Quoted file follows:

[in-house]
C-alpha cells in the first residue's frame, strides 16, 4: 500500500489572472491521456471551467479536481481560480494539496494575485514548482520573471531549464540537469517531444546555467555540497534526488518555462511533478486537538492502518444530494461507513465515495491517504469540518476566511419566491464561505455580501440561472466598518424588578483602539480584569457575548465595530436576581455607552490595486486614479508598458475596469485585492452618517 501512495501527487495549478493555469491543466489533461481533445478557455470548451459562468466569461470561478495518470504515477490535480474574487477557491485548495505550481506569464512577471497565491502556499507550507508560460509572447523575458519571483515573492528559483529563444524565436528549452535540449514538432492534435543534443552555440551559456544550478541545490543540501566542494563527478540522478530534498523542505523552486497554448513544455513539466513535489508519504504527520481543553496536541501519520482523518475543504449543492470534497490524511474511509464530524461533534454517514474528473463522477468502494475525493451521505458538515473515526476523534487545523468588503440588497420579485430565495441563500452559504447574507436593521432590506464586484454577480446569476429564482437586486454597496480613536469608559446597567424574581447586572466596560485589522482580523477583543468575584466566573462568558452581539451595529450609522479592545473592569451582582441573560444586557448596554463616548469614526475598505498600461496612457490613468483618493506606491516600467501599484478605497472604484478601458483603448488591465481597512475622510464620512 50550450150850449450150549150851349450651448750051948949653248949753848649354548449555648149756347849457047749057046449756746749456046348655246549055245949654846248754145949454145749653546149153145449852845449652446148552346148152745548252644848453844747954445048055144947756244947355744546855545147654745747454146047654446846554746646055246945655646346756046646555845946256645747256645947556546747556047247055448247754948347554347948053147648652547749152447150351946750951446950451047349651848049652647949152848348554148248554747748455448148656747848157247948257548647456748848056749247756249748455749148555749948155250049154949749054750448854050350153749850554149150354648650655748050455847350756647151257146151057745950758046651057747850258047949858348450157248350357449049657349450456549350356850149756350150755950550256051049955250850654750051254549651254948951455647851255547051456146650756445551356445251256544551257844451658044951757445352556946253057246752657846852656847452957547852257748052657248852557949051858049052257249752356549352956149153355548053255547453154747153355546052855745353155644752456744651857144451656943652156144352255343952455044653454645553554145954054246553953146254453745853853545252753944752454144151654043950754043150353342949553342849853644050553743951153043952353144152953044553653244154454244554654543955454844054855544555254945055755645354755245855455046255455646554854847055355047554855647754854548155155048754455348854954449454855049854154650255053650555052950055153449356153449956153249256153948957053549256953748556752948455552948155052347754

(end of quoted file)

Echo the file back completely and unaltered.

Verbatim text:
[in-house]
C-alpha cells in the first residue's frame, strides 16, 4: 500500500489572472491521456471551467479536481481560480494539496494575485514548482520573471531549464540537469517531444546555467555540497534526488518555462511533478486537538492502518444530494461507513465515495491517504469540518476566511419566491464561505455580501440561472466598518424588578483602539480584569457575548465595530436576581455607552490595486486614479508598458475596469485585492452618517 501512495501527487495549478493555469491543466489533461481533445478557455470548451459562468466569461470561478495518470504515477490535480474574487477557491485548495505550481506569464512577471497565491502556499507550507508560460509572447523575458519571483515573492528559483529563444524565436528549452535540449514538432492534435543534443552555440551559456544550478541545490543540501566542494563527478540522478530534498523542505523552486497554448513544455513539466513535489508519504504527520481543553496536541501519520482523518475543504449543492470534497490524511474511509464530524461533534454517514474528473463522477468502494475525493451521505458538515473515526476523534487545523468588503440588497420579485430565495441563500452559504447574507436593521432590506464586484454577480446569476429564482437586486454597496480613536469608559446597567424574581447586572466596560485589522482580523477583543468575584466566573462568558452581539451595529450609522479592545473592569451582582441573560444586557448596554463616548469614526475598505498600461496612457490613468483618493506606491516600467501599484478605497472604484478601458483603448488591465481597512475622510464620512 50550450150850449450150549150851349450651448750051948949653248949753848649354548449555648149756347849457047749057046449756746749456046348655246549055245949654846248754145949454145749653546149153145449852845449652446148552346148152745548252644848453844747954445048055144947756244947355744546855545147654745747454146047654446846554746646055246945655646346756046646555845946256645747256645947556546747556047247055448247754948347554347948053147648652547749152447150351946750951446950451047349651848049652647949152848348554148248554747748455448148656747848157247948257548647456748848056749247756249748455749148555749948155250049154949749054750448854050350153749850554149150354648650655748050455847350756647151257146151057745950758046651057747850258047949858348450157248350357449049657349450456549350356850149756350150755950550256051049955250850654750051254549651254948951455647851255547051456146650756445551356445251256544551257844451658044951757445352556946253057246752657846852656847452957547852257748052657248852557949051858049052257249752356549352956149153355548053255547453154747153355546052855745353155644752456744651857144451656943652156144352255343952455044653454645553554145954054246553953146254453745853853545252753944752454144151654043950754043150353342949553342849853644050553743951153043952353144152953044553653244154454244554654543955454844054855544555254945055755645354755245855455046255455646554854847055355047554855647754854548155155048754455348854954449454855049854154650255053650555052950055153449356153449956153249256153948957053549256953748556752948455552948155052347754